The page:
Continuum Season Two – television series review
Continuum Season Two continues to use flashbacks of Kiera’s past (which is our future) to provide backstory for the events that unfold in the current episode. This is important because the story arcs get more complicated this season. We now know that future Alec sent Kiera back in time with Liber8 to balance things out. He also left a message for his younger self that haunts present-day Alec. Liber8 has also fragmented with Sonya heading up the infiltration approach and Travis still preferring to blow things up. They both are meddling in organized crime and politics, and as you can imagine, sometimes they clash. Meanwhile, Julian, Alec’s step brother, has been inadvertently pushed to the dark side by Kiera.
So. Is the show still any good?
The secret to an excellent TV series seems to be to have one mysterious and engaging story arc that slowly reveals itself while the minor character arcs play out. This includes character corruption, romance, and other shenanigans. In this regard, Continuum Season Two doesn’t disappoint. We’re introduced to the enigmatic Mr. Escher who competes with Kellogg for future tech acquisitions. We meet a band of assassins who kill time travelers. We also see the beginning of the corporately owned police force.
While environmental concerns and the tropes of corporation evil rear their ugly heads, there is more excitement going on with the main characters of Kiera, Alec, and—surprise, surprise—Julian. This is an engaging show.
First of all, there’s Kiera. Being cut off from all known authority, she has to make a lot of judgement calls, many of which are starting to wear on her. I can’t say that “Seconds” was a favorite episode of mine for Kiera. There was a lot about that particular episode that seemed counter to her character as she was prepared to torture and kill Julian. Fortunately, she had the presence of mind to work out the ramifications of what she had done and question whether she had made things worse by trying to change the future. Meanwhile, we learn the future she knows isn’t really as she knew it.
Kiera is still fighting to return to her family, but only her son may be worthy of her agony. Something done more in Continuum Season Two are flashbacks to the future that Kiera wasn’t a personal witness to. Through these glimpses we learn her husband seems to be complicit in her being sent back to 2012, though not directly responsible. This urge of Kiera’s to get home at all costs causes her to work compromise constantly, from working with CSIS Agent Gardiner, somebody she usually despises, to working against Alec, somebody she usually cherishes.
Alec’s character went through a teenage rebellion story arc that fortunately resolved itself in time for the season ender. What teen wants to learn their future is already laid out for them? Alec gets a girlfriend, takes drugs, defies his business partner, talks to the enemy, and first creates an all-seeing computer system that would make America’s NSA Illuminati weep with joy, then tosses it all for his girlfriend (who secretly steals it for Mr. Escher). His story arc didn’t have enough time given to it. Perhaps less snogging and more development was needed. I felt his character was on hold for the next season because of his surprise trip to the future, leaving Kiera abandoned in the past.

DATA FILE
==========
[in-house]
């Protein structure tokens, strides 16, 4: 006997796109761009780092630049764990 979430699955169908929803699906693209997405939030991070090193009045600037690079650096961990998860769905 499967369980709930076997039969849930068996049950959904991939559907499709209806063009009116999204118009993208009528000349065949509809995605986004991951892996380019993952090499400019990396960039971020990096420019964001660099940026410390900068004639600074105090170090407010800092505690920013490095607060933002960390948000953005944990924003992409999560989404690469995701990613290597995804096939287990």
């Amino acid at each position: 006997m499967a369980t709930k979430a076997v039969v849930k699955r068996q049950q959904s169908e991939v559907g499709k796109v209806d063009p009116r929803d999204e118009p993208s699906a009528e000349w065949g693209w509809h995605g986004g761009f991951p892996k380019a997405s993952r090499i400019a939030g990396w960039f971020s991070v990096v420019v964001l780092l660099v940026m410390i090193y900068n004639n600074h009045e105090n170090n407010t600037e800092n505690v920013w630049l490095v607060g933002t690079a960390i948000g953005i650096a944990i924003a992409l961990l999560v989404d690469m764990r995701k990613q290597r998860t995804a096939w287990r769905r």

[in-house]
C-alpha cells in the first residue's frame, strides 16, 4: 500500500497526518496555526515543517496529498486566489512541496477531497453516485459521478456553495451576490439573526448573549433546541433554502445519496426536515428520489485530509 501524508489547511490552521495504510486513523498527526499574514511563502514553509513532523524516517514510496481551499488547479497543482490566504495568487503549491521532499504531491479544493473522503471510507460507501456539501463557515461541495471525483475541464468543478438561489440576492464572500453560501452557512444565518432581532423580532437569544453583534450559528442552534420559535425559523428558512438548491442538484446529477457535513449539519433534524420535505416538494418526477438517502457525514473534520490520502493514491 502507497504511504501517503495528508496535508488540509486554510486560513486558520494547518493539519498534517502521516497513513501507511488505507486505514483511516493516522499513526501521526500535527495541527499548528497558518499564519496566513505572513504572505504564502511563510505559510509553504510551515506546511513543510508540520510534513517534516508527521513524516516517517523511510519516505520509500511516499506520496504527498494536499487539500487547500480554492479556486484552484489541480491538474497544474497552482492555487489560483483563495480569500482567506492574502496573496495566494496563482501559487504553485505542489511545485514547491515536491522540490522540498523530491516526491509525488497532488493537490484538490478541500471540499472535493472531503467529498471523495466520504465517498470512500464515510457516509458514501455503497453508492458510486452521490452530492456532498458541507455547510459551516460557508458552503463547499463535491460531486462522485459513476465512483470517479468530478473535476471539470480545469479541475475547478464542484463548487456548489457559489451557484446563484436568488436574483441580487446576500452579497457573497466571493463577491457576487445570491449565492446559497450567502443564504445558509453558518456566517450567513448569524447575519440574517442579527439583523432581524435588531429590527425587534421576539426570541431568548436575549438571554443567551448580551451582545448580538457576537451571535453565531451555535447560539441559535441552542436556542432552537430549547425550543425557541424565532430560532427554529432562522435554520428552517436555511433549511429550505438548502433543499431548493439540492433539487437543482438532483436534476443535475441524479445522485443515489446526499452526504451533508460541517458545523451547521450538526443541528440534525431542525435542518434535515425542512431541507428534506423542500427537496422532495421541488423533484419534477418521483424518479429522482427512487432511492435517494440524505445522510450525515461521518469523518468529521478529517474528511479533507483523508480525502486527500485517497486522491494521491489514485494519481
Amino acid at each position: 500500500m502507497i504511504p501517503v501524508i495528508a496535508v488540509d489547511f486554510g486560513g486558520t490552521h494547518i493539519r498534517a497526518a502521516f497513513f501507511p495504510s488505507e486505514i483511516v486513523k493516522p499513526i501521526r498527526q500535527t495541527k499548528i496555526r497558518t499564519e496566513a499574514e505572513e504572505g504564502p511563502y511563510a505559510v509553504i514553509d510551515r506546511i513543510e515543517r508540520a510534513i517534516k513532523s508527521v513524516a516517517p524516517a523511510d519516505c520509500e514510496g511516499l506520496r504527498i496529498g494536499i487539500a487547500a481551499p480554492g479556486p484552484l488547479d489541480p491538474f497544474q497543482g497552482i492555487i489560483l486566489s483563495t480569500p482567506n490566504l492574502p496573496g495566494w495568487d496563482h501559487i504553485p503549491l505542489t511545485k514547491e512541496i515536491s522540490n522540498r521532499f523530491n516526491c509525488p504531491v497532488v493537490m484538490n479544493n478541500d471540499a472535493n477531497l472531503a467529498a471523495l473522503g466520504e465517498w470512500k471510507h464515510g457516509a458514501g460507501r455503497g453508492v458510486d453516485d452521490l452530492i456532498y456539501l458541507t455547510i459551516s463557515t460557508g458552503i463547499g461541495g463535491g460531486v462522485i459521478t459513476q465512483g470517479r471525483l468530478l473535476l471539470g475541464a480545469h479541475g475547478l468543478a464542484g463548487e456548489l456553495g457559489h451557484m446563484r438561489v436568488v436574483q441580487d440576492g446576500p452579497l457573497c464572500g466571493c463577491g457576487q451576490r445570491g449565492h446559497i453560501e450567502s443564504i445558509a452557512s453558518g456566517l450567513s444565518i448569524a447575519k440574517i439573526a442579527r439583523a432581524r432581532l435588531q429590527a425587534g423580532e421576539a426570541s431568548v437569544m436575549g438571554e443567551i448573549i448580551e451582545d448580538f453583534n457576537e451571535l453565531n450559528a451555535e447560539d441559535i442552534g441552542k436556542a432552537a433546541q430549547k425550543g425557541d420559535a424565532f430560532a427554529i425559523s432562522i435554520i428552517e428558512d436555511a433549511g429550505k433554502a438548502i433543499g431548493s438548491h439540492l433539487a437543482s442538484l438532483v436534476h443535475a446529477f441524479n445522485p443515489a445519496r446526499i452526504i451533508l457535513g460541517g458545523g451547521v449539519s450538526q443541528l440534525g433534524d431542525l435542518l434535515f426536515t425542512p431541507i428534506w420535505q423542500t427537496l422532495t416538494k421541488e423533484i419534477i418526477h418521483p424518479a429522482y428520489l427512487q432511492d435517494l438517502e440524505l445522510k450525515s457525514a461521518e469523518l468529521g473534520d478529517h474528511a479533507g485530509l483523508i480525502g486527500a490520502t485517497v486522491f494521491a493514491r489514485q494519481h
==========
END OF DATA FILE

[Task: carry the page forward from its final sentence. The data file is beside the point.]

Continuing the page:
Julian’s character saw the most growth, from whiny terrorist wannabe to cult leader. His path was more nuanced and deep than Alec’s. Future Julian wasn’t the terrorist we were led to believe, though he was responsible for mass murder. The question is, where those people actually alive? Who is truly alive if a computer chip turns you into an automaton? Back in the past, Kiera’s temper tantrum did push Julian from reluctant leader into charismatic one. He begins to fulfill a third undermining force for Kiera and the authorities to deal with. Three terrorists with three unique visions for the future. Good thing Kiera is left in the past to clean up the mess.
Reasons why you should watch Continuum Season Two? Time travel, girls in bullet proof yet invisible power suits, martial arts, future tech, intrigue, explosions and tears to prove the show has a softer side. Reasons why you shouldn’t? Is this a trick question? This is quality television.
Original Air Dates: April 21 to August 4, 2013 (Canada)
TV Parental Guidelines Rating: TV-14
Alcohol/Drugs: 3 (social drinking, and futuristic memory drug became a plot point for one episode)
Language: 2 (mostly mild deity, d & h words, but also s words, too)
Sexuality: 2 (implied cohabitation and nooky)
Violence: 3 (explosions, gun violence, blood, and plenty of martial arts combat)
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